Mismatch responses evoked by nociceptive stimuli

Authors

  • Li Hu,

    1. Key Laboratory of Cognition and Personality (Ministry of Education) and School of Psychology, Southwest University, Chongqing, China
    Search for more papers by this author
  • Chen Zhao,

    1. Key Laboratory of Cognition and Personality (Ministry of Education) and School of Psychology, Southwest University, Chongqing, China
    Search for more papers by this author
  • Hong Li,

    1. Research Center of Psychological Development and Education, Liaoning Normal University, Liaoning, China
    Search for more papers by this author
  • Elia Valentini

    Corresponding author
    1. Psychology Department, Sapienza University of Rome, Rome, Italy
    2. Santa Lucia Foundation, Scientific Institute for Research, Hospitalization and Health Care, Rome, Italy
    • Key Laboratory of Cognition and Personality (Ministry of Education) and School of Psychology, Southwest University, Chongqing, China
    Search for more papers by this author

  • Li Hu was supported by the National Natural Science Foundation of China (31200856), Natural Science Foundation Project of CQ CSTC, and Special Financial Grant from the China Postdoctoral Science Special Foundation (2012T50755). Hong Li was supported by the R&D Special Fund for Health Profession (201002003) and the National Natural Science Foundation of China (81171289).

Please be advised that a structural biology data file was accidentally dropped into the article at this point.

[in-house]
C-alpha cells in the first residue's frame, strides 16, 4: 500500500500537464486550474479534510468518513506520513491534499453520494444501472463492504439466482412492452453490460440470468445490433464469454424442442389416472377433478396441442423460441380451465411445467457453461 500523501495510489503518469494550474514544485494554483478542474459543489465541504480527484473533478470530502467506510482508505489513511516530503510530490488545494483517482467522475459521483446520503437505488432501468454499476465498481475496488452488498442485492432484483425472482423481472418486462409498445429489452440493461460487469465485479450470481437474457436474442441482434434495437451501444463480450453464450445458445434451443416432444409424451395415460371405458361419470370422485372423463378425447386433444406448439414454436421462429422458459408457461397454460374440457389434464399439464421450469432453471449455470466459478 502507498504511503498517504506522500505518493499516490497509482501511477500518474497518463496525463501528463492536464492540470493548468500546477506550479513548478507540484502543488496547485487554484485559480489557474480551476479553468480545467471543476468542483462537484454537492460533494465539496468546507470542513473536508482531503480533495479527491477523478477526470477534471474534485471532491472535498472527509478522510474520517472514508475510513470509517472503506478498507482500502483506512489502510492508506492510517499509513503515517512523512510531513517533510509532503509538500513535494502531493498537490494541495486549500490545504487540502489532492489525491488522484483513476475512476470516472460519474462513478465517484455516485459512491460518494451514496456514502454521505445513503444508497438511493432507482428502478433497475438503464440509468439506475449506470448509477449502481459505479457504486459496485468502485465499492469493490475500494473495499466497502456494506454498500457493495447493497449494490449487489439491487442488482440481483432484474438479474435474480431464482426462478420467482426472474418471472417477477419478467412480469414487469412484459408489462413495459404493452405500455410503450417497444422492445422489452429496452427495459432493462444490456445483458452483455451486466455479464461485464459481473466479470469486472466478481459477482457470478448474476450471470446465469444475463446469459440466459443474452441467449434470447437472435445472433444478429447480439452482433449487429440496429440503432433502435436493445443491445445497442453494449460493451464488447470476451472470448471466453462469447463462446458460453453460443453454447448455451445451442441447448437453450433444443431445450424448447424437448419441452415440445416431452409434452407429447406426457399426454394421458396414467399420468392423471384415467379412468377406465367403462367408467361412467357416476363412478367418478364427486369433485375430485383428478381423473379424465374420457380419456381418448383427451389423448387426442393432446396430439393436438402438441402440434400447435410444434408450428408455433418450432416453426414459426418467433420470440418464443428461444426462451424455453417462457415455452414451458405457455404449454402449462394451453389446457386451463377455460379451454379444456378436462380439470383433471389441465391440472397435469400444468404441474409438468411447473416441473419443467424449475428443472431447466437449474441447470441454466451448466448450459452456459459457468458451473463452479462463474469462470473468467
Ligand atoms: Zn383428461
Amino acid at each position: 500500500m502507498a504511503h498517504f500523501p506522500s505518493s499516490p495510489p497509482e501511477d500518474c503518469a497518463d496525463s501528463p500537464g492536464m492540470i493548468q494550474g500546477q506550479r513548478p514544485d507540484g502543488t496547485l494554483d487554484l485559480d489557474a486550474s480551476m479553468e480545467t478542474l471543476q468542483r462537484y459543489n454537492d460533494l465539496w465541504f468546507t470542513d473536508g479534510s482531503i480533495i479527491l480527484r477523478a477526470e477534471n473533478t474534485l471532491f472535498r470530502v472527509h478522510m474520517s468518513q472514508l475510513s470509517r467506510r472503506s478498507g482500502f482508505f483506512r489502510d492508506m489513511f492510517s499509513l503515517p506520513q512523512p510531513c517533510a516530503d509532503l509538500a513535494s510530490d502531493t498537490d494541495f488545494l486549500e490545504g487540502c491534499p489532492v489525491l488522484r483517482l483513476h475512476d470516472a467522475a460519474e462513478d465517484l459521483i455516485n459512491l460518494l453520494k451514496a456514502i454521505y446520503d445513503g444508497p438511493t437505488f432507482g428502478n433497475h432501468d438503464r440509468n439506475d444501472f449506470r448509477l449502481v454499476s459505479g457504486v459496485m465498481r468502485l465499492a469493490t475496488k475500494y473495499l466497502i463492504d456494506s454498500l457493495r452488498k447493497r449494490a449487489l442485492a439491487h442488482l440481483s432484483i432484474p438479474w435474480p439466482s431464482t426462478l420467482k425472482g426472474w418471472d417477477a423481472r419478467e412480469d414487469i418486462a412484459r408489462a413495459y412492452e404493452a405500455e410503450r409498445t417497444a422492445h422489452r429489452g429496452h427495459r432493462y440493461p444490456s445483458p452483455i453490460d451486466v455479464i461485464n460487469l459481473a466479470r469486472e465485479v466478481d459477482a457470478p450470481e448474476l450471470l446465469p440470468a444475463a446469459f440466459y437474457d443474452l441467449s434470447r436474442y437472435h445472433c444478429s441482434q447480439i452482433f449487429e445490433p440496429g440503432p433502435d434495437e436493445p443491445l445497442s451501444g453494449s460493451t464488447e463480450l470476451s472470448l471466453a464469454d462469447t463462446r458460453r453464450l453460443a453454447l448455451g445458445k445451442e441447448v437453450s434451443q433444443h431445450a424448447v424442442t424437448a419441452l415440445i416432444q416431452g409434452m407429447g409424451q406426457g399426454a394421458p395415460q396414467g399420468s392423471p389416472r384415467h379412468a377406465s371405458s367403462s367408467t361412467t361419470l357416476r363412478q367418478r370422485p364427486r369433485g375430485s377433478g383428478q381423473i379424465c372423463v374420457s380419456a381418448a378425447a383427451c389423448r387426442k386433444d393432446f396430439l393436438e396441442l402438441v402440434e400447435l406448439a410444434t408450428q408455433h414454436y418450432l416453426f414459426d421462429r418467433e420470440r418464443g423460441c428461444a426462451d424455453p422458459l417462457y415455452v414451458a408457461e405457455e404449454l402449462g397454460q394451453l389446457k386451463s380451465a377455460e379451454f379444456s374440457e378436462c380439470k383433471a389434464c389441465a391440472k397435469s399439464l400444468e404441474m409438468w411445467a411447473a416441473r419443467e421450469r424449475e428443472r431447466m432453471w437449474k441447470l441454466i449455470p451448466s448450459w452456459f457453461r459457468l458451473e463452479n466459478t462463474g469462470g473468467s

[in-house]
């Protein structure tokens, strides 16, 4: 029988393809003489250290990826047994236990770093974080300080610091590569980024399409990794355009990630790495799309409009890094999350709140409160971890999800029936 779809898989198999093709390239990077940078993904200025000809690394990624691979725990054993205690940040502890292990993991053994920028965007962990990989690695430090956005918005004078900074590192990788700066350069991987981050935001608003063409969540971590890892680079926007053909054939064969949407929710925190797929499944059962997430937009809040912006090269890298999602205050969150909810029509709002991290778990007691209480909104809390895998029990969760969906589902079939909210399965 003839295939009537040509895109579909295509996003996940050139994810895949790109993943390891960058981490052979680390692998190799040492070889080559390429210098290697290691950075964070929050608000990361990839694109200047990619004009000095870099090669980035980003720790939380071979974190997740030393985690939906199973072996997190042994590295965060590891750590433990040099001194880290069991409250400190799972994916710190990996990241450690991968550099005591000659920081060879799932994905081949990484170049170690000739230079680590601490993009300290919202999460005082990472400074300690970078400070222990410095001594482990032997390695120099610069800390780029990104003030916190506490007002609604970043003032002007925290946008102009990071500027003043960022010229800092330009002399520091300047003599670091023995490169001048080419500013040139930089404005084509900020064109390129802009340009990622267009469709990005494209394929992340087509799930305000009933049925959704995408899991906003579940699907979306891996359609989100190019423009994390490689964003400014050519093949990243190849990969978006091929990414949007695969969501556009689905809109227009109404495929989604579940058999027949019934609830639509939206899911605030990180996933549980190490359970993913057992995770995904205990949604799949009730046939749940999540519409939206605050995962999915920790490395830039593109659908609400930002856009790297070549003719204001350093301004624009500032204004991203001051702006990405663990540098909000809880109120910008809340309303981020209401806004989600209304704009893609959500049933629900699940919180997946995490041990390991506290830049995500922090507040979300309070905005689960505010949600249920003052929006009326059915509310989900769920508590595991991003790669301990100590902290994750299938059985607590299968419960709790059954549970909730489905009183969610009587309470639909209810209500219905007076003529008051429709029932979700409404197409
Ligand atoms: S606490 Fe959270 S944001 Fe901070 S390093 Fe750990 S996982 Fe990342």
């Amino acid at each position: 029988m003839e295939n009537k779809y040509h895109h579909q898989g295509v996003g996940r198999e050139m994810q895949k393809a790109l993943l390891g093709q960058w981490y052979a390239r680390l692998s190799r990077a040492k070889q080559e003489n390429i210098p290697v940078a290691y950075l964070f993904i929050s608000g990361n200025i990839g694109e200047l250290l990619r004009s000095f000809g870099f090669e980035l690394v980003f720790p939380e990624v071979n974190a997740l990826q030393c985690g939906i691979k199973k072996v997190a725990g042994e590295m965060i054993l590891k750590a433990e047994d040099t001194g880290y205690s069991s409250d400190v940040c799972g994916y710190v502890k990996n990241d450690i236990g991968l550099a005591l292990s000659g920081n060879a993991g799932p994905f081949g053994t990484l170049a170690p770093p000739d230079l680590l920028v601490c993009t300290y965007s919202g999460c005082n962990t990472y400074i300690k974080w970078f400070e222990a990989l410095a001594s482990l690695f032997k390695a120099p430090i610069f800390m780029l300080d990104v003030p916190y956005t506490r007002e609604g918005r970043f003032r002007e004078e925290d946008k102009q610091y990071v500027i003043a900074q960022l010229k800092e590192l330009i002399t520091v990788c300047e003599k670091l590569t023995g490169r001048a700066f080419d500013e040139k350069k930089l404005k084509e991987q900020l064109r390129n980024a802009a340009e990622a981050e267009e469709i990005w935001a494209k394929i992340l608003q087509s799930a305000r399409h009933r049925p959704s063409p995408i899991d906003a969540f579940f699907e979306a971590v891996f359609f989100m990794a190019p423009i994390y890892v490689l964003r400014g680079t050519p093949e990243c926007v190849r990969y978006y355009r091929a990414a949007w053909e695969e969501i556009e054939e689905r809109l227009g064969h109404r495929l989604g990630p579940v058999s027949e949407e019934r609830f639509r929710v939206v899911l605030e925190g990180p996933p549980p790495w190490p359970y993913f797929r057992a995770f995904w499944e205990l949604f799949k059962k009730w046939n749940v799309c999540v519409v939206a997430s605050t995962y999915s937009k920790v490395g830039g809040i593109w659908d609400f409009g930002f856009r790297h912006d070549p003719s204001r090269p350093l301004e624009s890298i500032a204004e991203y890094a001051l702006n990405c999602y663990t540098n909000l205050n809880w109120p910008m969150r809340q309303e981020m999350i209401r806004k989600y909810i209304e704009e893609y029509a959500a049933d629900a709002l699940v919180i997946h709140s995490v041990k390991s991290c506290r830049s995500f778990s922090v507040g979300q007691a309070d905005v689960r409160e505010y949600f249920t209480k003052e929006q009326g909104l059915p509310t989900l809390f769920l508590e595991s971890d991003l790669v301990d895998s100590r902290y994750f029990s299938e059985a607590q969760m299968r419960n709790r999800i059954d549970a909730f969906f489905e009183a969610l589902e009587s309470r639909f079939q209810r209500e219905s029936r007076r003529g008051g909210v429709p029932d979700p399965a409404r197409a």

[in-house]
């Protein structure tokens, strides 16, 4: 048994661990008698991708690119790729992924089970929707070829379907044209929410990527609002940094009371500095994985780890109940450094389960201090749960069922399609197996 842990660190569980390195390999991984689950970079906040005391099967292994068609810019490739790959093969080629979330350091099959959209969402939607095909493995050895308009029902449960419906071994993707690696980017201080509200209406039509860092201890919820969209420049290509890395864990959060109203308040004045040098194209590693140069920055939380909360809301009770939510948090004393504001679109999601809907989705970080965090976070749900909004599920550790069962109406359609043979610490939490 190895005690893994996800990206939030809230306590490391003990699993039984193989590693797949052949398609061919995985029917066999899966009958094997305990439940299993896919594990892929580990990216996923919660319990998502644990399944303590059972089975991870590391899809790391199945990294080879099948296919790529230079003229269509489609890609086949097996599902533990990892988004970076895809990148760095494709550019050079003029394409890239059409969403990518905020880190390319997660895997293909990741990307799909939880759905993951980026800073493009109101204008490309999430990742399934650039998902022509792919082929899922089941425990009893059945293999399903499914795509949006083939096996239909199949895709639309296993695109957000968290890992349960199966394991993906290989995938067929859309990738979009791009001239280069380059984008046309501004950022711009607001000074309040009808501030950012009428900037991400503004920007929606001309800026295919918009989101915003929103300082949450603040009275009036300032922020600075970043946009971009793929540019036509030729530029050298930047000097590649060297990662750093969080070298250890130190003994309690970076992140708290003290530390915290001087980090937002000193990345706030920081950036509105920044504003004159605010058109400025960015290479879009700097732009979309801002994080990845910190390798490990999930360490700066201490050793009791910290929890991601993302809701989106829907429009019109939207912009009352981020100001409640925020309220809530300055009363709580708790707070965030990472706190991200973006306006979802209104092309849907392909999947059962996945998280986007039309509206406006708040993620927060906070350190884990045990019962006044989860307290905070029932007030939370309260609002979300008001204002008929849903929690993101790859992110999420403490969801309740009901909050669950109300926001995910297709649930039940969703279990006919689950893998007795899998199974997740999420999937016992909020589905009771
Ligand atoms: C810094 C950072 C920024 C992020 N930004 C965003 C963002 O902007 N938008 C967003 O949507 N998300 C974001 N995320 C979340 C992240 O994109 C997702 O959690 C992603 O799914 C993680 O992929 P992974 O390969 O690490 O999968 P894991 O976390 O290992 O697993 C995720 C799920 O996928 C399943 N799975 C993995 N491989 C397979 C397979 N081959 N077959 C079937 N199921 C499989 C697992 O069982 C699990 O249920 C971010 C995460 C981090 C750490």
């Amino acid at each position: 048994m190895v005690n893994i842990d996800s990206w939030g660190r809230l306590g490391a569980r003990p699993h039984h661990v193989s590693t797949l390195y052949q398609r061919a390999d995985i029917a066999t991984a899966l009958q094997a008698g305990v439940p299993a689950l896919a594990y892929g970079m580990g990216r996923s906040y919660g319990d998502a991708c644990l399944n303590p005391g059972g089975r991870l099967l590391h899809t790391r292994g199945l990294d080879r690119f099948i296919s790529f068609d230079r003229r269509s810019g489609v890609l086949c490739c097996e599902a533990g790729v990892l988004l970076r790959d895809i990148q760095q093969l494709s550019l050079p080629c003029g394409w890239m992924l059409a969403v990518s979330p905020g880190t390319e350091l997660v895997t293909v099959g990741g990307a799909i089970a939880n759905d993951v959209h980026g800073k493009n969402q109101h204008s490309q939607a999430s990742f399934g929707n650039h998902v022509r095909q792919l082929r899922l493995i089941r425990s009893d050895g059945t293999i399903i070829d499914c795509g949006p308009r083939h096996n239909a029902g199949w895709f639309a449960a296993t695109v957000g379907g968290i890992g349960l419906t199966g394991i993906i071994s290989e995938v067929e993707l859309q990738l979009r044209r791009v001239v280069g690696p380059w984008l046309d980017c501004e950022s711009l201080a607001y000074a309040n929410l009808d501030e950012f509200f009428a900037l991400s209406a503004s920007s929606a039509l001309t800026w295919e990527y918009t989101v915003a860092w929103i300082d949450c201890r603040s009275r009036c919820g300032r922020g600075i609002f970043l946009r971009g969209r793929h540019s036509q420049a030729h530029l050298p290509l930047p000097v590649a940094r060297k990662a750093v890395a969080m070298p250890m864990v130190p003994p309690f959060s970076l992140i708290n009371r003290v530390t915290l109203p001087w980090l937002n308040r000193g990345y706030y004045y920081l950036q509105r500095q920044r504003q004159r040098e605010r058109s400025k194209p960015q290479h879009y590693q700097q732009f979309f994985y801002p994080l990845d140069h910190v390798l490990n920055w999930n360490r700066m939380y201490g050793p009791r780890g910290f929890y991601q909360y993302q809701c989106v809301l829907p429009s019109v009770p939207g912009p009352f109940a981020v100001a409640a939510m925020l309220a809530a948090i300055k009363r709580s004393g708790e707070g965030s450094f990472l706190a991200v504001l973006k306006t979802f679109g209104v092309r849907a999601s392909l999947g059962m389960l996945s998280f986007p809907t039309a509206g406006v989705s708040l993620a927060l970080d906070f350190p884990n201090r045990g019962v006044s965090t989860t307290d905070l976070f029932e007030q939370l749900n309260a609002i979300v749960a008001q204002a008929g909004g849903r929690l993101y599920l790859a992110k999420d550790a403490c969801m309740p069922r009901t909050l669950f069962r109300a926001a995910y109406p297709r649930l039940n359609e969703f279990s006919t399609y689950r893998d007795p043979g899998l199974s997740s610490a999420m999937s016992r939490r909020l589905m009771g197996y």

Address correspondence to: Elia Valentini, PhD, Department of Psychology, Sapienza University of Rome, Via dei Marsi 78-00185, Roma, Italy. E-mail: elia.valentini@uniroma1.it or to Hong Li, Research Center of Psychological Development and Education, Liaoning Normal University, Dalian, Liaoning Province, 116029, China. E-mail: lihong@lnnu.edu.cn

Abstract

We studied whether nociceptive mismatch negativity (nMMN) could be obtained as result of nociceptive fibers stimulation. The purported nMMN revealed a topography similar to the somatosensory MMN (sMMN), which was observed at the bilateral temporal regions of the scalp. Importantly, only early negativities (100–250 ms) located at these regions revealed a selective modulation associated to the processing of deviancy regardless of the attentional focus. The amplitude modulation of the sMMN had an earlier onset than the nMMN (110 ms vs. 182 ms) as well as a larger difference of latency between the contralateral and the ipsilateral onset of the activity (52 ms vs. 4 ms). Altogether, these observations provide evidence that (a) a nMMN can be elicited by nociceptive stimuli, and (b) the nMMN is topographically similar to the sMMN while differing in latency and possibly in functional organization of their generators.

Ancillary